Here’s The Difference Between Fighting & Arguing In A Relationship, According To Experts
Have you ever been in a tiny tiff with your partner that all of a sudden turns into a giant blowup? The shift in energy is palpable. If so, then you already instinctively know the difference between fighting and arguing — it just feels different. The stakes are different, the purpose is different, and the way you feel afterward is very different. But why? What separates two things that can outwardly appear similar, but are, in reality, so very different? As it turns out, if you feel like fighting and arguing aren't the same thing, you're right. One definitely bodes better for the health and longevity of your relationship, so knowing the difference is really important if you want your relationship to both last, and be a healthy one for both you and your partner.
To help define the difference between an argument and a fight, I turned to the experts: Dr. Gary Brown, a prominent couples therapist in Los Angeles, and Diana Dorell, intuitive dating coach and author of The Dating Mirror: Trust Again, Love Again, to get their take on how to tell a fight and an argument apart. They also explained what it means for your relationship if you fight more frequently than you argue, and what you can do to change it. Here's what they had to say.
How fighting and arguing differ.
When it comes to fighting and arguing, Dr. Brown tells Elite Daily that although they're similar, they’re not actually the same thing. “These terms are often used interchangeably but there really is a difference between fighting and arguing. In a fight, the object is to ‘win.’ When having an actual argument, the object is to express yourselves, be heard, and to learn what needs are not being met so that you can resolve your conflict in a way where both of you feel heard and understood,” Dr. Brown explains. “Arguing, by this definition, is the healthier way to go.”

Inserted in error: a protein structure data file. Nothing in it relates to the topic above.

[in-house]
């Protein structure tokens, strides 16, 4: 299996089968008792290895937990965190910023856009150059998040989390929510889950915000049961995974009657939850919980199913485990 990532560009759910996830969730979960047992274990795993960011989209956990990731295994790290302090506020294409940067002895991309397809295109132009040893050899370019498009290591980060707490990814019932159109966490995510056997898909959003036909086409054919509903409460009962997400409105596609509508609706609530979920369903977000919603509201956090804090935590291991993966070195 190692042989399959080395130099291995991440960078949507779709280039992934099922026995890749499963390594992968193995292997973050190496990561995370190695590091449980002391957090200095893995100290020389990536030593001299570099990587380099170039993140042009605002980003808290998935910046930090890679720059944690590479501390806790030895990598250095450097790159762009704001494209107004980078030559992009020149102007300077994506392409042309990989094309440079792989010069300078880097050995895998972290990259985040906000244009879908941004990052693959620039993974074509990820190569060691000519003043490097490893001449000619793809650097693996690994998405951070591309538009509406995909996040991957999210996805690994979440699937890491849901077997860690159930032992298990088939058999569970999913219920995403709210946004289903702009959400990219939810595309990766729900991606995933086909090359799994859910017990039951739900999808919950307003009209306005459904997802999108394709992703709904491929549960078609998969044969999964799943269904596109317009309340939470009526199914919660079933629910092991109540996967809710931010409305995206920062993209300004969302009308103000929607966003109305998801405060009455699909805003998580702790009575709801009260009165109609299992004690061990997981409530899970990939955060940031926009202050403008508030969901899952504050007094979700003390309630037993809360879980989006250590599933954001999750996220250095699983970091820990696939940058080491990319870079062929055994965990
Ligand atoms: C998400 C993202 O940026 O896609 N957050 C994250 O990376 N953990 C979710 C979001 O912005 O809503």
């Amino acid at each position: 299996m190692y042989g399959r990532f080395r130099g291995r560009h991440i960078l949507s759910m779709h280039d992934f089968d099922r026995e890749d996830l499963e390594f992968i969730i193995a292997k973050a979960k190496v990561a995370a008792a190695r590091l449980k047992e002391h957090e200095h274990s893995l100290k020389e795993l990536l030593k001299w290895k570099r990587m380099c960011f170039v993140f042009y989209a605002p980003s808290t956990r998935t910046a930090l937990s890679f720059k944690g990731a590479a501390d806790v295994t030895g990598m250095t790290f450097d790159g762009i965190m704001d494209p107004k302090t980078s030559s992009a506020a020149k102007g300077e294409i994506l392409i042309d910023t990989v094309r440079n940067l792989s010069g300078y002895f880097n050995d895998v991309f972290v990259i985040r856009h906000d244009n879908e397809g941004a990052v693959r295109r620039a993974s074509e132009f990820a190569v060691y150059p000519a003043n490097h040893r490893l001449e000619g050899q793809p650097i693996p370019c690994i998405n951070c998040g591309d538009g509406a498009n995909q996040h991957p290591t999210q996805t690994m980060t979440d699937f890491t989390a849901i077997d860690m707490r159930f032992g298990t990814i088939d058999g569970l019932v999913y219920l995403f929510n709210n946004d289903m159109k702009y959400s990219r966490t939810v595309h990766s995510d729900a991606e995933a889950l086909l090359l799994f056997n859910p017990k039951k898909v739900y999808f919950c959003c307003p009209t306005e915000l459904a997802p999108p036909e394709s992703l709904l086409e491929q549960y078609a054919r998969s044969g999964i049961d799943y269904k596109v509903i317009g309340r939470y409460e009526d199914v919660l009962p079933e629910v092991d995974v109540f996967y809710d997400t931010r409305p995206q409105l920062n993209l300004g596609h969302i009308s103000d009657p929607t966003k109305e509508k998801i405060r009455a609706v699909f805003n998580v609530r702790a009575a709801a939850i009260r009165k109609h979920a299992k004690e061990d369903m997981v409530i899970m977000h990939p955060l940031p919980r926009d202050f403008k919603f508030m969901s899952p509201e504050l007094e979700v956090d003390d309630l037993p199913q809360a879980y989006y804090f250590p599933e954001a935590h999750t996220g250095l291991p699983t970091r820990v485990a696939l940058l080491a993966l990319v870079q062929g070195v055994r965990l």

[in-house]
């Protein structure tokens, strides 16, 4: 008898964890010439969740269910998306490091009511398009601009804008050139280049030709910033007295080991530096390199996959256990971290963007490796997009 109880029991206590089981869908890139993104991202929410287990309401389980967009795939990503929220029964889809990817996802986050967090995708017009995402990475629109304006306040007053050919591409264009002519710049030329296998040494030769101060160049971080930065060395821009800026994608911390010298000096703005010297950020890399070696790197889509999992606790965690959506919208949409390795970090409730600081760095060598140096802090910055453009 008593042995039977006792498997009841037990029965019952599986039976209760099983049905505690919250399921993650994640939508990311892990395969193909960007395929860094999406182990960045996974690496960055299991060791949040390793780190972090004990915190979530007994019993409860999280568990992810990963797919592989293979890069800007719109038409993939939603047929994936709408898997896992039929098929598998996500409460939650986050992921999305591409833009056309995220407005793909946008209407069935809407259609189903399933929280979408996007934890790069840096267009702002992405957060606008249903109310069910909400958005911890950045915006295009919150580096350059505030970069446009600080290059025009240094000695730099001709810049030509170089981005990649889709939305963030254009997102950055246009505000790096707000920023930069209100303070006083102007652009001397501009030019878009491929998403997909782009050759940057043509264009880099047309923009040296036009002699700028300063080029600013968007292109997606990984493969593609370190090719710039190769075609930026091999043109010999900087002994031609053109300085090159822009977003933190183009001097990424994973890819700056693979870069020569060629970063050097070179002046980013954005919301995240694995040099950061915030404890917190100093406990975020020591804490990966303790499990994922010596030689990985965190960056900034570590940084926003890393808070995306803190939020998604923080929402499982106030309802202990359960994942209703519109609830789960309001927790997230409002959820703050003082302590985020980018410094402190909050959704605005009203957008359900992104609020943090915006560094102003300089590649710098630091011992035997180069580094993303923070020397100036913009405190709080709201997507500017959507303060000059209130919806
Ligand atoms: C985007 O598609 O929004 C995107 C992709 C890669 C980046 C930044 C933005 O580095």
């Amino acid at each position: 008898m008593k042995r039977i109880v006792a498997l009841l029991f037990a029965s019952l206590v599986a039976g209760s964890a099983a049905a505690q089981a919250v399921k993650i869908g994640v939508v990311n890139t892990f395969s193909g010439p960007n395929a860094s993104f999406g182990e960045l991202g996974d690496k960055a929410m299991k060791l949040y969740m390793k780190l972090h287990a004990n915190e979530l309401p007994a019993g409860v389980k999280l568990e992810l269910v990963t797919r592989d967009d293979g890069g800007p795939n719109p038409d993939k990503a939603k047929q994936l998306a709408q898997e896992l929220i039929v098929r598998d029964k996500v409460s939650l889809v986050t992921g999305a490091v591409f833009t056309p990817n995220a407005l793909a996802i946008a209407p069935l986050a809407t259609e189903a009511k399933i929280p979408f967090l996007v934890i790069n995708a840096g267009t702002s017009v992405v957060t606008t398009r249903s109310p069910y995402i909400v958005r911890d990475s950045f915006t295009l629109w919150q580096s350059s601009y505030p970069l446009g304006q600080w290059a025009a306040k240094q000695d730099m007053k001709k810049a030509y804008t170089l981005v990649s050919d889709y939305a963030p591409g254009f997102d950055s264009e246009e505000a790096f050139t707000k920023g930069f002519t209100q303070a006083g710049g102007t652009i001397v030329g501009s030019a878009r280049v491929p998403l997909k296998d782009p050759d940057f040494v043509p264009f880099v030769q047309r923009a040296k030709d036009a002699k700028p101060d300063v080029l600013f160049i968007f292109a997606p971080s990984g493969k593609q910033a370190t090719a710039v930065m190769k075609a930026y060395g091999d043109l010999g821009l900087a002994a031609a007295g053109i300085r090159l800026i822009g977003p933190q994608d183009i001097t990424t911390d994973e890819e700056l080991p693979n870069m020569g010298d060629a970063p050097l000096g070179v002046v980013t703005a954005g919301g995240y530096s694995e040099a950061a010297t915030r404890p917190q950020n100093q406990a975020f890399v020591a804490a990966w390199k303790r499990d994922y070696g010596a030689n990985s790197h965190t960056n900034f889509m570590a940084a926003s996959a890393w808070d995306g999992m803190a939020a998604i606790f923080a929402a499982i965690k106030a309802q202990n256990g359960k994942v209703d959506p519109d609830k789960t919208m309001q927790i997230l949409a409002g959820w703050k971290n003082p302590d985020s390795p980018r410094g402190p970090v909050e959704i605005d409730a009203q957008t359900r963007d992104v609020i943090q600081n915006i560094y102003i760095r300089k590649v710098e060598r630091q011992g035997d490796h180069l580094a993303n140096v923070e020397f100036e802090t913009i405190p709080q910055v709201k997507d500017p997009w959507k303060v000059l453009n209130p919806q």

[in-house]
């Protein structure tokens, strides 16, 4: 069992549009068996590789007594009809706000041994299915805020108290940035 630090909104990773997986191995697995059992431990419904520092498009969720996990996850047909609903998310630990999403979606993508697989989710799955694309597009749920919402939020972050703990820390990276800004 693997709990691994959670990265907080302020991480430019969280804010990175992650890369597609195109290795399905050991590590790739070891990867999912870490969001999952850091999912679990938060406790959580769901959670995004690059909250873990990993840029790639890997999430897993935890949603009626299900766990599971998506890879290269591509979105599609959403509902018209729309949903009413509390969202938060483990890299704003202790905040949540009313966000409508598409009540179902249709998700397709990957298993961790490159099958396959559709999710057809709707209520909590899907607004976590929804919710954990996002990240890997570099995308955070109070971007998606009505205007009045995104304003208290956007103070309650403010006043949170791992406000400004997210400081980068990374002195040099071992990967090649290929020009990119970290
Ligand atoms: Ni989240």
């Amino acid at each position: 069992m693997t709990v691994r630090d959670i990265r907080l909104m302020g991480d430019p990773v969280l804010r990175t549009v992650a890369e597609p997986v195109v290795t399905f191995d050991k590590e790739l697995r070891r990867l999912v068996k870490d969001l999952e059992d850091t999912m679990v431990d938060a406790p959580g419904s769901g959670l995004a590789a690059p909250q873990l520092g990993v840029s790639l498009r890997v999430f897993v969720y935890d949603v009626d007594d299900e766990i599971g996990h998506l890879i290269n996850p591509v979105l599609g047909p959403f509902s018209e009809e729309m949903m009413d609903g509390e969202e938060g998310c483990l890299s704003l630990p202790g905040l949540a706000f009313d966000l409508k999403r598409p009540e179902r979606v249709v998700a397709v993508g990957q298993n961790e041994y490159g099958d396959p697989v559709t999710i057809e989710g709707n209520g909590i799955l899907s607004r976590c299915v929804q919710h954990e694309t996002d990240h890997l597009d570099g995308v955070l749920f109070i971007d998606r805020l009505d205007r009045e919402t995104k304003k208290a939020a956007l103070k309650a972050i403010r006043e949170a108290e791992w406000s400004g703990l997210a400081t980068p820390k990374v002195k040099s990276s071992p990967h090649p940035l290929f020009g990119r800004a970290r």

Dorell adds that how couples deal with conflict is also a reflection of how each party feels about the other. “Arguing is a difference of opinion but there can be an underlying respect for one another,” she tells Elite Daily. “Fighting comes from a place where there is intended hurt and anger toward another and the focus is on being right versus resolving something.”
How to tell the difference in your relationship.
If you are unclear about whether or not you and your partner are fighting or arguing, Dr. Brown says the key is to ask yourself what your agenda is. “You are arguing if both of you actually want to hear what your partner has to say; when you care enough about each other to want to understand what your partner is saying; and that you want to make sure at the end of the argument that both of you are in a better place to get your needs met,” he explains. However, if you are focused on scoring points in order to “win” or hit below the belt, not only are you fighting, but the situation is “becoming toxic,” he warns. “Fighting tends to be more immature and narcissistic by nature," Dr. Brown adds. "Fights tend to last a long time and this may mean that your relationship is more about winning than being close.”
How to have healthier conflict.
Is this hitting close to home? The good news, Dorell says, is that there's something you can do about it — but it will take a willingness to dig deeper. “Usually, when you find yourself fighting often, there is always a deeper issue that isn't being dealt with,” she explains. “Often, it has to do with feeling hurt, under-appreciated, [or] resentful.” To help stop things from escalating further, Dorell says you need to speak up about how you're feeling and allow your partner to do the same. The earlier the better, in fact. “Communicating this early on can prevent unnecessary drama and fighting. Arguing is something all couples do now and then, but the key is knowing when you are attaching so tightly to needing to be right versus finding peace in your relationship and creating a healthy space for both to communicate, even if you disagree.”
While there is likely no way to avoid conflict entirely, the key, the experts agree, is to do so in a healthy and productive way: by placing the focus on resolving the issue rather than resorting to attacking one another. After all, even if you “win” a fight, you could end up losing in the long run.